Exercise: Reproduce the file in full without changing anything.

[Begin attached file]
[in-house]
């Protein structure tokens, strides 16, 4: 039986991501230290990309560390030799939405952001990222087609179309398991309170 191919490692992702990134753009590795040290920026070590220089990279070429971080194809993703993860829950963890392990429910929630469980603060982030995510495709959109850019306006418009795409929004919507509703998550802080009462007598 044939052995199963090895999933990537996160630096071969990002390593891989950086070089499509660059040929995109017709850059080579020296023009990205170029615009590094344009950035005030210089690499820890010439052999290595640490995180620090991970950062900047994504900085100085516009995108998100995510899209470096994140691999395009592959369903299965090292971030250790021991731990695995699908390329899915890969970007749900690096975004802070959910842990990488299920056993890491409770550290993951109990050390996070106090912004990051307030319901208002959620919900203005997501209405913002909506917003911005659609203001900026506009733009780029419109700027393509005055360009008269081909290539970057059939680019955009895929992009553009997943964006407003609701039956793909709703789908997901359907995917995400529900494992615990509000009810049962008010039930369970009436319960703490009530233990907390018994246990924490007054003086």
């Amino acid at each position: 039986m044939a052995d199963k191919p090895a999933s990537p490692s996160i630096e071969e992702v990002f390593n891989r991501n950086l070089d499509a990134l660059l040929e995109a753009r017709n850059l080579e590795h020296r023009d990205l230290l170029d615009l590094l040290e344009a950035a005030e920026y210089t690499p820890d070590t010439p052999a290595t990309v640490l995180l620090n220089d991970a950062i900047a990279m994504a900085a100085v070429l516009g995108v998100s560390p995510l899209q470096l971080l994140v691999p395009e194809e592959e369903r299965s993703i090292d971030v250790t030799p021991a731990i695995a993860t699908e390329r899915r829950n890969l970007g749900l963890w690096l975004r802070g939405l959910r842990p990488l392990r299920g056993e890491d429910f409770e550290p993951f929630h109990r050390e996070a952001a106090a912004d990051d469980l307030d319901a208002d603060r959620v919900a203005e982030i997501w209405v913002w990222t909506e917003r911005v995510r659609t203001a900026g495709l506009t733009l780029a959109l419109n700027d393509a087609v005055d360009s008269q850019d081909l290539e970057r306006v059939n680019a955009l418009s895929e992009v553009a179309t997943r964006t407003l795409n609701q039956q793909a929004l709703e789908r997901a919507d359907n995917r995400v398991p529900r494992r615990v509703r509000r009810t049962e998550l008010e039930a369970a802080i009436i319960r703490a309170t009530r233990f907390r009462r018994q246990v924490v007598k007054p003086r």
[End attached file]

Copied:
[in-house]
């Protein structure tokens, strides 16, 4: 039986991501230290990309560390030799939405952001990222087609179309398991309170 191919490692992702990134753009590795040290920026070590220089990279070429971080194809993703993860829950963890392990429910929630469980603060982030995510495709959109850019306006418009795409929004919507509703998550802080009462007598 044939052995199963090895999933990537996160630096071969990002390593891989950086070089499509660059040929995109017709850059080579020296023009990205170029615009590094344009950035005030210089690499820890010439052999290595640490995180620090991970950062900047994504900085100085516009995108998100995510899209470096994140691999395009592959369903299965090292971030250790021991731990695995699908390329899915890969970007749900690096975004802070959910842990990488299920056993890491409770550290993951109990050390996070106090912004990051307030319901208002959620919900203005997501209405913002909506917003911005659609203001900026506009733009780029419109700027393509005055360009008269081909290539970057059939680019955009895929992009553009997943964006407003609701039956793909709703789908997901359907995917995400529900494992615990509000009810049962008010039930369970009436319960703490009530233990907390018994246990924490007054003086």
């Amino acid at each position: 039986m044939a052995d199963k191919p090895a999933s990537p490692s996160i630096e071969e992702v990002f390593n891989r991501n950086l070089d499509a990134l660059l040929e995109a753009r017709n850059l080579e590795h020296r023009d990205l230290l170029d615009l590094l040290e344009a950035a005030e920026y210089t690499p820890d070590t010439p052999a290595t990309v640490l995180l620090n220089d991970a950062i900047a990279m994504a900085a100085v070429l516009g995108v998100s560390p995510l899209q470096l971080l994140v691999p395009e194809e592959e369903r299965s993703i090292d971030v250790t030799p021991a731990i695995a993860t699908e390329r899915r829950n890969l970007g749900l963890w690096l975004r802070g939405l959910r842990p990488l392990r299920g056993e890491d429910f409770e550290p993951f929630h109990r050390e996070a952001a106090a912004d990051d469980l307030d319901a208002d603060r959620v919900a203005e982030i997501w209405v913002w990222t909506e917003r911005v995510r659609t203001a900026g495709l506009t733009l780029a959109l419109n700027d393509a087609v005055d360009s008269q850019d081909l290539e970057r306006v059939n680019a955009l418009s895929e992009v553009a179309t997943r964006t407003l795409n609701q039956q793909a929004l709703e789908r997901a919507d359907n995917r995400v398991p529900r494992r615990v509703r509000r009810t049962e998550l008010e039930a369970a802080i009436i319960r703490a309170t009530r233990f907390r009462r018994q246990v924490v007598k007054p003086r």